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Aggressive Treatment of Type 2 Diabetes Offers Little Benefit

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There is disappointing news in the treatment of type 2 diabetes. A ten-year-long study that included more than 5,500 people with this condition found that making an extra effort to lower triglycerides, fats in the blood, did not result in fewer heart attacks or strokes. All the patients in the study, dubbed ACCORD, took the statin drug Zocor to lower cholesterol. Half of them also took a medicine called TriCor, while the others took a placebo pill. Investigators found that there was no statistically significant advantage among those taking the TriCor.

The ACCORD trial also tested intensive blood pressure therapy. Heart disease, strokes and kidney disease are common complications of diabetes, and all are linked to high blood pressure as well. Among the patients treated to bring systolic blood pressure below 120, there were significantly fewer strokes. There were also fewer events that could be attributed to heart disease, but not so many fewer that the investigators have confidence in the statistics. Getting systolic blood pressure down below 120 instead of 140 also resulted in more side effects. The researchers conclude that aggressive treatment may not produce any additional benefit.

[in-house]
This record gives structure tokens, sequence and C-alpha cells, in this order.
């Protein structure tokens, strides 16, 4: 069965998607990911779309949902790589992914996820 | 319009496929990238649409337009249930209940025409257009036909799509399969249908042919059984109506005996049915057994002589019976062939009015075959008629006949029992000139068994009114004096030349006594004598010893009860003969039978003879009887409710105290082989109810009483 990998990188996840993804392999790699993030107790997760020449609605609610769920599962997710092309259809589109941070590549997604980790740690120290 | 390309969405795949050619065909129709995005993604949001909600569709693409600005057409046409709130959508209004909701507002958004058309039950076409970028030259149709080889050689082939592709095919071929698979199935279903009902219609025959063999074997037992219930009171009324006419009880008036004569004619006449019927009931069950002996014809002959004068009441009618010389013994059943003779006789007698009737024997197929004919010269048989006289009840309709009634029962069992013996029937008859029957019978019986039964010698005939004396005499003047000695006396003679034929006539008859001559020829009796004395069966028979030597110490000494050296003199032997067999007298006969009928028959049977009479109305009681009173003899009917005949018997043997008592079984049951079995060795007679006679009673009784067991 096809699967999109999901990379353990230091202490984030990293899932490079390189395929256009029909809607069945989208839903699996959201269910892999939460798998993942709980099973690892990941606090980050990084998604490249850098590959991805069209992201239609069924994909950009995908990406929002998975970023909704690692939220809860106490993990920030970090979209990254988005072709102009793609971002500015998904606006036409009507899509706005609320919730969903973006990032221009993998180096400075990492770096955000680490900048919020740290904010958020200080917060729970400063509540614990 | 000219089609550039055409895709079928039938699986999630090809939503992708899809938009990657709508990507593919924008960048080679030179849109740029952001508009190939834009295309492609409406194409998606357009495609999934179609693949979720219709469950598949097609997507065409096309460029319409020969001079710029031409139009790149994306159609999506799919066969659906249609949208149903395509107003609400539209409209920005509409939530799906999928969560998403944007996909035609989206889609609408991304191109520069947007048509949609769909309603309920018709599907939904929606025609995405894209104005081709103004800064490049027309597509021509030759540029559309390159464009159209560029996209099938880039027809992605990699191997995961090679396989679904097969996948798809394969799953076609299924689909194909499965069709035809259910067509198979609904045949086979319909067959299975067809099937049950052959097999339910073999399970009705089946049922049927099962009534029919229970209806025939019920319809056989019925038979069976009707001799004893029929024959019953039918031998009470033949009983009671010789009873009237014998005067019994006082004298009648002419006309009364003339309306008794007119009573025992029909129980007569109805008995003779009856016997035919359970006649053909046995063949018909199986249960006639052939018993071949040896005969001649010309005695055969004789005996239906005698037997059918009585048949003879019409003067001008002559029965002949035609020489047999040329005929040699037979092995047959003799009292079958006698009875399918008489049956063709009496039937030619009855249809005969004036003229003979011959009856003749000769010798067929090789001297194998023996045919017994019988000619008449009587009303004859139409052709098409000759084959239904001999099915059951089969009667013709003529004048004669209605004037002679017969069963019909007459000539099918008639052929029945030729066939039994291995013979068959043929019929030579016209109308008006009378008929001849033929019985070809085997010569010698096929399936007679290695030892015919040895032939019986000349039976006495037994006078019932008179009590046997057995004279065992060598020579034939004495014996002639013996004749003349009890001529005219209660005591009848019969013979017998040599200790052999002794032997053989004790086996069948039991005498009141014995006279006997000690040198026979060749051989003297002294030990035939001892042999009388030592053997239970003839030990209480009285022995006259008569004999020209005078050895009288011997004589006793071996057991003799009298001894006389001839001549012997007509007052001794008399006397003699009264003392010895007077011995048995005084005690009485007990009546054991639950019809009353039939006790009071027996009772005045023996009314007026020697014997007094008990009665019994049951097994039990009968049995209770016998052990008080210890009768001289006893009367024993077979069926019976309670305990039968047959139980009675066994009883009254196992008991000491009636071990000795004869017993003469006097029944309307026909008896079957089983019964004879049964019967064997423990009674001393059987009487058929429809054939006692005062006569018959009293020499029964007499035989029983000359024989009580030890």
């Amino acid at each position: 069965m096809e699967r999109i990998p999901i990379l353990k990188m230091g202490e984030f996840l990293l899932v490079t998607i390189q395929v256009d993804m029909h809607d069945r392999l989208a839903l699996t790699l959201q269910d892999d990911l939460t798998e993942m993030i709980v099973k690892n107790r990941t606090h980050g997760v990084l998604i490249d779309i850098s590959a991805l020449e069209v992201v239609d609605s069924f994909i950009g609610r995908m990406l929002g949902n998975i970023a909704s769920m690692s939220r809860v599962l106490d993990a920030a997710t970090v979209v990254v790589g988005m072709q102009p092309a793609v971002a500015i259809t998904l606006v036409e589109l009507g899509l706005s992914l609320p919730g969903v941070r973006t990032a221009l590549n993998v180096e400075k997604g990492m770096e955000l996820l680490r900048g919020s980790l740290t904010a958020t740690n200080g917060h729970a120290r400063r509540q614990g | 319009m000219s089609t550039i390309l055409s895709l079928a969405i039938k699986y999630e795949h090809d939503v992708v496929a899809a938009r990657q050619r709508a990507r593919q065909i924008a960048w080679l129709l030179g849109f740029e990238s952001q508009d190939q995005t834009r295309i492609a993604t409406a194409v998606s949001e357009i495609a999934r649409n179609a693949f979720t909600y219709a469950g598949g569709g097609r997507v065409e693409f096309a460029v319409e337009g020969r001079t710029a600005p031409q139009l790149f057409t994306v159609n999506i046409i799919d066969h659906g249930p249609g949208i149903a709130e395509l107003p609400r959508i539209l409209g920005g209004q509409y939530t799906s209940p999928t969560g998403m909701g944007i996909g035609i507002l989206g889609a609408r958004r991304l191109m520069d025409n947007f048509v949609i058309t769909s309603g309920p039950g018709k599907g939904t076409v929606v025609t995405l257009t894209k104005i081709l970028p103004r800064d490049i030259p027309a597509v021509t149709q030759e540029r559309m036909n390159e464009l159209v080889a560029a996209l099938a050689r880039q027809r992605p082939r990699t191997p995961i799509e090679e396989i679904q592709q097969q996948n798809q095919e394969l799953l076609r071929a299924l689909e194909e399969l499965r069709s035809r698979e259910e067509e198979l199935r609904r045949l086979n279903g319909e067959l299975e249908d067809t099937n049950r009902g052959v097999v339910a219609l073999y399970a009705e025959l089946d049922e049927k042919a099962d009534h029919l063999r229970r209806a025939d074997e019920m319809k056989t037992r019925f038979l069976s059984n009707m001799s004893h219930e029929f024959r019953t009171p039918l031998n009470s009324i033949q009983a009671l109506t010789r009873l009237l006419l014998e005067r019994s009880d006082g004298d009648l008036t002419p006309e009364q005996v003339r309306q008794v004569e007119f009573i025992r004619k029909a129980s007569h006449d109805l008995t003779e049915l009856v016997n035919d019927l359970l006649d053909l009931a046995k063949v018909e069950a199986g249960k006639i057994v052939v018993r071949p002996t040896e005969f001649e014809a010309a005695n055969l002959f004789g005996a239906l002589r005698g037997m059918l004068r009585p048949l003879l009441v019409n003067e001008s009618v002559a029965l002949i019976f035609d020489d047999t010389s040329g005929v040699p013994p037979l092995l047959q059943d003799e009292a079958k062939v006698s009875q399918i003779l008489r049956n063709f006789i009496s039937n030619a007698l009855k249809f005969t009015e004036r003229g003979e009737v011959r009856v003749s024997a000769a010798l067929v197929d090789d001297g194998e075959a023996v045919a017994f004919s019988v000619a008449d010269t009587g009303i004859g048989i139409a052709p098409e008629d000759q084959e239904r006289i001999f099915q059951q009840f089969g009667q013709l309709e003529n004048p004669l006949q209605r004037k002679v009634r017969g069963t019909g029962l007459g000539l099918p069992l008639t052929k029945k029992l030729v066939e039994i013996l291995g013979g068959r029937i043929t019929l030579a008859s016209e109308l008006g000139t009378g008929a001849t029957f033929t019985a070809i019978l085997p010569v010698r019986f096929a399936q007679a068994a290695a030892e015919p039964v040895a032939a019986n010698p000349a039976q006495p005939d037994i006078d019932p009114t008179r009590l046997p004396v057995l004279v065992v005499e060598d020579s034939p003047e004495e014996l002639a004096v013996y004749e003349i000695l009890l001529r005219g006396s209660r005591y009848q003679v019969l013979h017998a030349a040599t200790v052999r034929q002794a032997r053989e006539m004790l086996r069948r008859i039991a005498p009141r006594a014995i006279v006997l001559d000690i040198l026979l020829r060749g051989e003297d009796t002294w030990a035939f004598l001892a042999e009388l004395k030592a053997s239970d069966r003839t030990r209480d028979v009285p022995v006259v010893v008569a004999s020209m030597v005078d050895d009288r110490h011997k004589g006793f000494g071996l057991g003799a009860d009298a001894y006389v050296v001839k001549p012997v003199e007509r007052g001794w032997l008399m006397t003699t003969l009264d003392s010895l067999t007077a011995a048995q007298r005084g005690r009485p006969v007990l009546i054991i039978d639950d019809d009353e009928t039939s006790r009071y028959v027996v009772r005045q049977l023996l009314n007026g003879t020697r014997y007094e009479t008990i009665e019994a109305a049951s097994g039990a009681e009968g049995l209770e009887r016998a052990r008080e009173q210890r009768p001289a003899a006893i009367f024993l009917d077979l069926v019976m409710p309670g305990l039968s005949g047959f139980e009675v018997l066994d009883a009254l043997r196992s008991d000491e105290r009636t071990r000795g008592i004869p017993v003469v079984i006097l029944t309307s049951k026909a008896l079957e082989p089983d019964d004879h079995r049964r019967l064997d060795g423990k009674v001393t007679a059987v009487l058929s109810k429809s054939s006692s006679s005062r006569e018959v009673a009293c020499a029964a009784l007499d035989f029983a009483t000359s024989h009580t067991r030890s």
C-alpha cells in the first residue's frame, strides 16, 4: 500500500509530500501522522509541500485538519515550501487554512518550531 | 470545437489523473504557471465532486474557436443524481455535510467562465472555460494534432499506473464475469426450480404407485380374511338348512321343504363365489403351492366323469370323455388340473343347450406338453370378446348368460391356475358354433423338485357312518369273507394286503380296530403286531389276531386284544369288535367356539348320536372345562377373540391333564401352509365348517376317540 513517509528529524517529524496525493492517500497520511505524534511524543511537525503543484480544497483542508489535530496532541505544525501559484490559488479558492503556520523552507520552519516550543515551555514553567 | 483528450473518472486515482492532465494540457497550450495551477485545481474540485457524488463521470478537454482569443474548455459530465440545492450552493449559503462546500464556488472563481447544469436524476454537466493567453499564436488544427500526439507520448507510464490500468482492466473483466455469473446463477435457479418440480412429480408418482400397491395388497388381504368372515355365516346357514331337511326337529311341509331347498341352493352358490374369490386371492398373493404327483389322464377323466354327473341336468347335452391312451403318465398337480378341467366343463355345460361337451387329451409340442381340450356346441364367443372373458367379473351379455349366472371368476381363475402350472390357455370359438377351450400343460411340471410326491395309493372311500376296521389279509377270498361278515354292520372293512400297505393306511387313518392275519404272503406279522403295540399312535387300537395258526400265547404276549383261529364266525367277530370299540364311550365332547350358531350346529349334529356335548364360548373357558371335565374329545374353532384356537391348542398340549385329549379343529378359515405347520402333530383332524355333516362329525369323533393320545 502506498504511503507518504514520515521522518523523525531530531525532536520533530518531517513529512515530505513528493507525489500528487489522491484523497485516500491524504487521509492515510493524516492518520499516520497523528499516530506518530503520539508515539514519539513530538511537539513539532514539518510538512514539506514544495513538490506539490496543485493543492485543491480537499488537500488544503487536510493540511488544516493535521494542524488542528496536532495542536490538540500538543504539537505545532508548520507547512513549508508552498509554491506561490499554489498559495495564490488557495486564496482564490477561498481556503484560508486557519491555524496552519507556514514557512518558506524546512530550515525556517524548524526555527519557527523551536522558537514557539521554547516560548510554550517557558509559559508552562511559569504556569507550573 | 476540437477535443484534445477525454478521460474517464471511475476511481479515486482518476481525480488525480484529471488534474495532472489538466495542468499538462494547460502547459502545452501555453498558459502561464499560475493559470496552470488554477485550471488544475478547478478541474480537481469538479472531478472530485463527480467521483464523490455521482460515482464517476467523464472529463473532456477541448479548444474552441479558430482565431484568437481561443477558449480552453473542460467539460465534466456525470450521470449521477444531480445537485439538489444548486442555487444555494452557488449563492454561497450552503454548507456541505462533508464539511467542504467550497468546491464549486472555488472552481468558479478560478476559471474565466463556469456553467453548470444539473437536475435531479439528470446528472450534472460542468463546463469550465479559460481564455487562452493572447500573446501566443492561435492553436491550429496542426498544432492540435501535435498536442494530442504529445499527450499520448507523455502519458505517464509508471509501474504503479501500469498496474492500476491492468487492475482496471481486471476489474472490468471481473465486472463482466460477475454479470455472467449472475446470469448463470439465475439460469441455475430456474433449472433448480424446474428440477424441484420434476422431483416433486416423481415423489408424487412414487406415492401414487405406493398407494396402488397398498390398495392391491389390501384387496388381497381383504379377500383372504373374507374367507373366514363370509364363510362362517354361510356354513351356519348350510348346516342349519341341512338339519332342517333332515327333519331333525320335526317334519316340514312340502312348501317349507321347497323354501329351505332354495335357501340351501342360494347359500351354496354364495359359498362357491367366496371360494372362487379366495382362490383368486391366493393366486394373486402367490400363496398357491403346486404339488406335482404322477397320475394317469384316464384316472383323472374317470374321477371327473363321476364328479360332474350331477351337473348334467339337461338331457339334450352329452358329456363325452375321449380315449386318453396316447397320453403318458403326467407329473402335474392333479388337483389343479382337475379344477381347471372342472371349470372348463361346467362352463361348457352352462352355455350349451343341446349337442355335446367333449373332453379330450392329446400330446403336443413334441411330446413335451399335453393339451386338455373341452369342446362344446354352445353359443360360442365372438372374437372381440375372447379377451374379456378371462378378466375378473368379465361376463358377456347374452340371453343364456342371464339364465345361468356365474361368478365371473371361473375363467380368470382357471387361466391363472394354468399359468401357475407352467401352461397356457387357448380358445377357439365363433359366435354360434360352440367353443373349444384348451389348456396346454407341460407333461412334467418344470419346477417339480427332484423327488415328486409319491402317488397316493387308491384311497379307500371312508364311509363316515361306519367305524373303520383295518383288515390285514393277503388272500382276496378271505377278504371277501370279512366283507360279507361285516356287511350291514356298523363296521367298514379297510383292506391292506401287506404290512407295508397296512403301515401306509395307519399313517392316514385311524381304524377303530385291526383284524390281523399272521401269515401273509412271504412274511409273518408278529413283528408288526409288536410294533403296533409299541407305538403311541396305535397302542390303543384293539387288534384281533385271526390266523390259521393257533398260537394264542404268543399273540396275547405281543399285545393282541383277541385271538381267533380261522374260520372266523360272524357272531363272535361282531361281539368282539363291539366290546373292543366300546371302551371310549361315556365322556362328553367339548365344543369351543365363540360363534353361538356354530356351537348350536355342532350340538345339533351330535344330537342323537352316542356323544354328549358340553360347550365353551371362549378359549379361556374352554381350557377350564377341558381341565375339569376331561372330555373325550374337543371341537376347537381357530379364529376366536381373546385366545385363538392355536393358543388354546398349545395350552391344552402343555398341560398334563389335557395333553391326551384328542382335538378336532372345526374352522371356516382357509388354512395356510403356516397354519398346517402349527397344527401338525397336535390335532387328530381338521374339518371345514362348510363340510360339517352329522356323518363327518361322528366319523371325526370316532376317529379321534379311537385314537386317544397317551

[New England Journal of Medicine, online March 14, 2010]

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Please make the distinction that "aggressive treatment" means pharma drugs. The more aggressive the drug treatments, the worse the outcome. Without this distinction, people get the impression that keeping normal blood sugars doesn't help. The real message is to use diet to control Tris, blood lipids, blood sugar and blood pressure.

If a diabetic, and I am a type 1, controls his or her blood sugar in the normal range, complications reverse themselves. Read Dr. Richard Bernstein's Diabetes Solution". After adopting the low carb diet of Dr. Bernstein, my blood pressure normalised, blood sugars never go over 120, my tris sunk to 50, my HDL is at 76.

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